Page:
Tag: Efficiency Sustainability Election Communication Knowledge management Institutional Strengthening National Institutions

16.

3.4 Catalytic Role and Replication

This section is closely aligned with the sustainability of PEI, discussed above. It looks at six core and interrelated ways the project can leverage its work namely through – mainstreaming PEI thinking and approaches into the UN, developing partnerships to augment and or take forward PEI initiatives, promoting South-South cooperation to spread viable alternatives across similarly matched countries, knowledge management to ensure the best information is reaching and influencing people at all levels, resource mobilization and replication. Catalytic Role and Replication is rated as Moderately Satisfactory. The project had some success in promoting the adoption of poverty-environment objectives, tools and approaches across the United Nations system and within bilateral and multilateral partner agencies, but the widely held view is that this integration could have been more extensive / comprehensive. Some notable partnerships were developed and remain key to the sustainability of PEI. There is evidence of replication both within countries and across regions, and scope to enhance south-south learning as a means of catalyzing further uptake of PEI tools and approaches.

3.4.1 Mainstreaming into the UN 

The project aimed to mainstream PEI thinking, approaches and tools into UN projects and programmes as a means of upscaling and sustaining PE mainstreaming efforts. The prospect of mainstreaming PEI within the UN has always been a strong rationale for donor support. Given that the project was the second five year PEI project to be funded, donors were keen to see, on the back of US$12 million of funding annually, the integration of PEI into the strategic frameworks of UNDP and UN Environment. DFID’s 2016 Annual Review of PEI strongly encouraged the UN institutions, particularly UNDP and UN Environment, to further mainstream climate and environment into their operations and support to country Governments. The mainstreaming of PEI work into the UN is the focus of Outcome 3. Despite the targets being achieved across Outcome and Output 3, many felt that this is an area where more could have been achieved. To be more fully mainstreamed into the UN, PEI would need to be achieving components of level 4 and 5 of Outcome indicator 3 (Table 5). A few elements of components 4 and 5 have been achieved as documented in the PEI Final Annual Report, 2018. According to PEI’s Management Response to the Scale up Phase evaluation UNDP’s capacity for integrating P-E mainstreaming significantly improved following UNDP’s 2014 restructuring and creation of the Sustainable Development (SD) Cluster. This structure was aligned to deliver on UNDP’s Strategic Plan (2014-2017) and is measured against the Integrated Results and Resources Framework (IRRF). PEI is hosted within the SD Cluster and the Global Policy Centre on Resilient Ecosystems and Desertification.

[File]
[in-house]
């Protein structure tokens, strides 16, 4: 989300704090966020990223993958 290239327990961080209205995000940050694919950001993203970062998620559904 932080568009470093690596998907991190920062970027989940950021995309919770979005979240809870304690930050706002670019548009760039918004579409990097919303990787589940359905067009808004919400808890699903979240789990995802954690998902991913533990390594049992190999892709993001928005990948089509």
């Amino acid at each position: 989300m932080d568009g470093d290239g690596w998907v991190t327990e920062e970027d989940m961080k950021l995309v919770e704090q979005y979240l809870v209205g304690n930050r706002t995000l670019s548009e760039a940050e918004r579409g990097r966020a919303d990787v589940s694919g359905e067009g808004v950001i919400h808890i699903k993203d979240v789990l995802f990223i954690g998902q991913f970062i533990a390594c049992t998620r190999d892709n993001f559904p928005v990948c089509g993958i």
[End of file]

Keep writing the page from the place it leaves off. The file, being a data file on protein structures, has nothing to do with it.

Tag: Effectiveness Sustainability Communication Integration Knowledge management Partnership UN Agencies Post Conflict Poverty Reduction Coordination South-South Cooperation SDG Integration

17.

3.4.2 Partnerships 

PEI recognizes that partnerships are essential to catalyze and sustain povertyenvironment mainstreaming, and critical for implementing the SDG Agenda. PEI’s sustainability strategy, supported the development of partnerships to collaborate and continue P-E mainstreaming. It commited PEI to expanding its partnerships with other UN agencies (UN-Habitat, UNCDF, UN-OHCHR and UN WOMEN), and identifying technical and financial partnerships at regional/country level.

The project made efforts to explicitly set out its comparative advantage. For example this was formally set out in a strategic vision paper with PAGE and UN Environment Sustainable Consumption and Production (SCP) as discussed below. It was stated that some other programmes viewed PEI as competing for funds and did not agree with the PEI model of substantive engagement at the country level and working with Ministries of Planning/Finance. Overlap was not generally a problem at the country level as PEI had a different focus and therefore could complement the work of other programs. However concerns over duplication between similar finance / green economy partnerships programs remains an issues for PEA as discussed below. The value added of PEI was well appreciated by UNDP COs reflected in their willingness to support PEI and to integrate it into their portfolios, develop joint projects and make PEI an integral part of UNDAF clusters.